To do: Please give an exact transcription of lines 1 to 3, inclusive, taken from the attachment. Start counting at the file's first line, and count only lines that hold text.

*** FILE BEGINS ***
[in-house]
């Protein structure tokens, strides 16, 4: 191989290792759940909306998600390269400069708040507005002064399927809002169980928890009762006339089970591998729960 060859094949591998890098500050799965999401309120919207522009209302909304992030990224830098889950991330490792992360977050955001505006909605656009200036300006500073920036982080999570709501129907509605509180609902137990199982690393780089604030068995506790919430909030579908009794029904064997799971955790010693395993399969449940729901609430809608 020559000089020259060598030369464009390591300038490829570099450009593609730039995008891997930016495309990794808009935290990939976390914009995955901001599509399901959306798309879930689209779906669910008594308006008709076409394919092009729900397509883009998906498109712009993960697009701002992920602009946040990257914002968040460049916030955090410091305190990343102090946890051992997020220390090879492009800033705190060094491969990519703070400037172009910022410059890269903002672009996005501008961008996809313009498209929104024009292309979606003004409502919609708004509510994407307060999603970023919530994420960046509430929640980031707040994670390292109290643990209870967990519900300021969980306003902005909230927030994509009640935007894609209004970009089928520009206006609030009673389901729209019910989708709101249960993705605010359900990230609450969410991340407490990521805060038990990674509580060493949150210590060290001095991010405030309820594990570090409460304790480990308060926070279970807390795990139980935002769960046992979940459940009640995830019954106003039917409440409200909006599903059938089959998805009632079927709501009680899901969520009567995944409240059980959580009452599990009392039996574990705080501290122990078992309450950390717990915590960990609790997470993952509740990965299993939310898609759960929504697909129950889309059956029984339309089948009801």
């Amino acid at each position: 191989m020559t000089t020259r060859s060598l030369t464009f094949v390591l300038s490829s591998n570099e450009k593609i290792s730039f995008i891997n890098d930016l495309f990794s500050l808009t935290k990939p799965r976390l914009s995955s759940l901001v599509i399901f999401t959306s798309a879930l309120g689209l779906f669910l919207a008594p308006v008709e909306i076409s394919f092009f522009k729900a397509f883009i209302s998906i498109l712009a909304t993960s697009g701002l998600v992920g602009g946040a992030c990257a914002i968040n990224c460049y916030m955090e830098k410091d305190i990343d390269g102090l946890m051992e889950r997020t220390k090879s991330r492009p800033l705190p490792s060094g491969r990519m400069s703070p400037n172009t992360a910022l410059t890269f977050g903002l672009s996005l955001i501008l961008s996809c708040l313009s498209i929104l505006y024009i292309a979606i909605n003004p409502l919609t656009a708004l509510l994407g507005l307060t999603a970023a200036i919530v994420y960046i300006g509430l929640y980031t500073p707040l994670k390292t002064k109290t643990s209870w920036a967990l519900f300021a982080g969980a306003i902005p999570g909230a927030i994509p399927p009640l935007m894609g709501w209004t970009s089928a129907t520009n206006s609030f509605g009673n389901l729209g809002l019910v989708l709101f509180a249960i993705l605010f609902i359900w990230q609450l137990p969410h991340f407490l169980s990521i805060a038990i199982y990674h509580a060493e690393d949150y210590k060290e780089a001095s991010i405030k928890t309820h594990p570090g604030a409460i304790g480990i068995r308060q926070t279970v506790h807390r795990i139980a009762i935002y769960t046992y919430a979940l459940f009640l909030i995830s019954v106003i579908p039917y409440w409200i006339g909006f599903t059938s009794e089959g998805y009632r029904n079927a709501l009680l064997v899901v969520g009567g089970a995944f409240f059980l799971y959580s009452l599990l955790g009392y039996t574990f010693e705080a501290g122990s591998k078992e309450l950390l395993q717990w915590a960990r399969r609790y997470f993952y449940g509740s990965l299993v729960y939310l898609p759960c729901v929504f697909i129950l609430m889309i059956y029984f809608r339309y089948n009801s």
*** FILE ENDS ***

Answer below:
[in-house]
């Protein structure tokens, strides 16, 4: 191989290792759940909306998600390269400069708040507005002064399927809002169980928890009762006339089970591998729960 060859094949591998890098500050799965999401309120919207522009209302909304992030990224830098889950991330490792992360977050955001505006909605656009200036300006500073920036982080999570709501129907509605509180609902137990199982690393780089604030068995506790919430909030579908009794029904064997799971955790010693395993399969449940729901609430809608 020559000089020259060598030369464009390591300038490829570099450009593609730039995008891997930016495309990794808009935290990939976390914009995955901001599509399901959306798309879930689209779906669910008594308006008709076409394919092009729900397509883009998906498109712009993960697009701002992920602009946040990257914002968040460049916030955090410091305190990343102090946890051992997020220390090879492009800033705190060094491969990519703070400037172009910022410059890269903002672009996005501008961008996809313009498209929104024009292309979606003004409502919609708004509510994407307060999603970023919530994420960046509430929640980031707040994670390292109290643990209870967990519900300021969980306003902005909230927030994509009640935007894609209004970009089928520009206006609030009673389901729209019910989708709101249960993705605010359900990230609450969410991340407490990521805060038990990674509580060493949150210590060290001095991010405030309820594990570090409460304790480990308060926070279970807390795990139980935002769960046992979940459940009640995830019954106003039917409440409200909006599903059938089959998805009632079927709501009680899901969520009567995944409240059980959580009452599990009392039996574990705080501290122990078992309450950390717990915590960990609790997470993952509740990965299993939310898609759960929504697909129950889309059956029984339309089948009801």
């Amino acid at each position: 191989m020559t000089t020259r060859s060598l030369t464009f094949v390591l300038s490829s591998n570099e450009k593609i290792s730039f995008i891997n890098d930016l495309f990794s500050l808009t935290k990939p799965r976390l914009s995955s759940l901001v599509i399901f999401t959306s798309a879930l309120g689209l779906f669910l919207a008594p308006v008709e909306i076409s394919f092009f522009k729900a397509f883009i209302s998906i498109l712009a909304t993960s697009g701002l998600v992920g602009g946040a992030c990257a914002i968040n990224c460049y916030m955090e830098k410091d305190i990343d390269g102090l946890m051992e889950r997020t220390k090879s991330r492009p800033l705190p490792s060094g491969r990519m400069s703070p400037n172009t992360a910022l410059t890269f977050g903002l672009s996005l955001i501008l961008s996809c708040l313009s498209i929104l505006y024009i292309a979606i909605n003004p409502l919609t656009a708004l509510l994407g507005l307060t999603a970023a200036i919530v994420y960046i300006g509430l929640y980031t500073p707040l994670k390292t002064k109290t643990s209870w920036a967990l519900f300021a982080g969980a306003i902005p999570g909230a927030i994509p399927p009640l935007m894609g709501w209004t970009s089928a129907t520009n206006s609030f509605g009673n389901l729209g809002l019910v989708l709101f509180a249960i993705l605010f609902i359900w990230q609450l137990p969410h991340f407490l169980s990521i805060a038990i199982y990674h509580a060493e690393d949150y210590k060290e780089a001095s991010i405030k928890t309820h594990p570090g604030a409460i304790g480990i068995r308060q926070t279970v506790h807390r795990i139980a009762i935002y769960t046992y919430a979940l459940f009640l909030i995830s019954v106003i579908p039917y409440w409200i006339g909006f599903t059938s009794e089959g998805y009632r029904n079927a709501l009680l064997v899901v969520g009567g089970a995944f409240f059980l799971y959580s009452l599990l955790g009392y039996t574990f010693e705080a501290g122990s591998k078992e309450l950390l395993q717990w915590a960990r399969r609790y997470f993952y449940g509740s990965l299993v729960y939310l898609p759960c729901v929504f697909i129950l609430m889309i059956y029984f809608r339309y089948n009801s």